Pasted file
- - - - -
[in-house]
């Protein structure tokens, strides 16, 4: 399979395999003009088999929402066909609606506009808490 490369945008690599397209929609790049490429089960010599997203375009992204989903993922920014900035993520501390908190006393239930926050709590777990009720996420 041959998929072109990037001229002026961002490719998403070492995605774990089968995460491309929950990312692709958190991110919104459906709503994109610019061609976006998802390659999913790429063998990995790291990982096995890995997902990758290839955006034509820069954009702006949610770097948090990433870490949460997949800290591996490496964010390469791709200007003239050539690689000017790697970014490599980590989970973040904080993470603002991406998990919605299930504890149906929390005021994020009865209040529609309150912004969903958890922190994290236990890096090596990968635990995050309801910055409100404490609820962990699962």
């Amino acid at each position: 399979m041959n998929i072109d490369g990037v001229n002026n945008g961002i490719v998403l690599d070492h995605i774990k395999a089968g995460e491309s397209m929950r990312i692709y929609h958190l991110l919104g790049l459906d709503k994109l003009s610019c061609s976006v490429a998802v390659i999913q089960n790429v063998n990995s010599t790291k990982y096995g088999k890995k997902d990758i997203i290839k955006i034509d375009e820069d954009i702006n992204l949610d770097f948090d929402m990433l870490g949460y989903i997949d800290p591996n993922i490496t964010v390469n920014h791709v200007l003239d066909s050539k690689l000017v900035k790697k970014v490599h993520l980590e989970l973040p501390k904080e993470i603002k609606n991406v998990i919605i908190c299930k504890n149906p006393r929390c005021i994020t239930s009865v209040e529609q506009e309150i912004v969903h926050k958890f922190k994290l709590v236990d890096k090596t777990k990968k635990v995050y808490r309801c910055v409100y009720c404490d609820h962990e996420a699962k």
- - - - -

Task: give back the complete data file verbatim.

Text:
[in-house]
């Protein structure tokens, strides 16, 4: 399979395999003009088999929402066909609606506009808490 490369945008690599397209929609790049490429089960010599997203375009992204989903993922920014900035993520501390908190006393239930926050709590777990009720996420 041959998929072109990037001229002026961002490719998403070492995605774990089968995460491309929950990312692709958190991110919104459906709503994109610019061609976006998802390659999913790429063998990995790291990982096995890995997902990758290839955006034509820069954009702006949610770097948090990433870490949460997949800290591996490496964010390469791709200007003239050539690689000017790697970014490599980590989970973040904080993470603002991406998990919605299930504890149906929390005021994020009865209040529609309150912004969903958890922190994290236990890096090596990968635990995050309801910055409100404490609820962990699962």
């Amino acid at each position: 399979m041959n998929i072109d490369g990037v001229n002026n945008g961002i490719v998403l690599d070492h995605i774990k395999a089968g995460e491309s397209m929950r990312i692709y929609h958190l991110l919104g790049l459906d709503k994109l003009s610019c061609s976006v490429a998802v390659i999913q089960n790429v063998n990995s010599t790291k990982y096995g088999k890995k997902d990758i997203i290839k955006i034509d375009e820069d954009i702006n992204l949610d770097f948090d929402m990433l870490g949460y989903i997949d800290p591996n993922i490496t964010v390469n920014h791709v200007l003239d066909s050539k690689l000017v900035k790697k970014v490599h993520l980590e989970l973040p501390k904080e993470i603002k609606n991406v998990i919605i908190c299930k504890n149906p006393r929390c005021i994020t239930s009865v209040e529609q506009e309150i912004v969903h926050k958890f922190k994290l709590v236990d890096k090596t777990k990968k635990v995050y808490r309801c910055v409100y009720c404490d609820h962990e996420a699962k």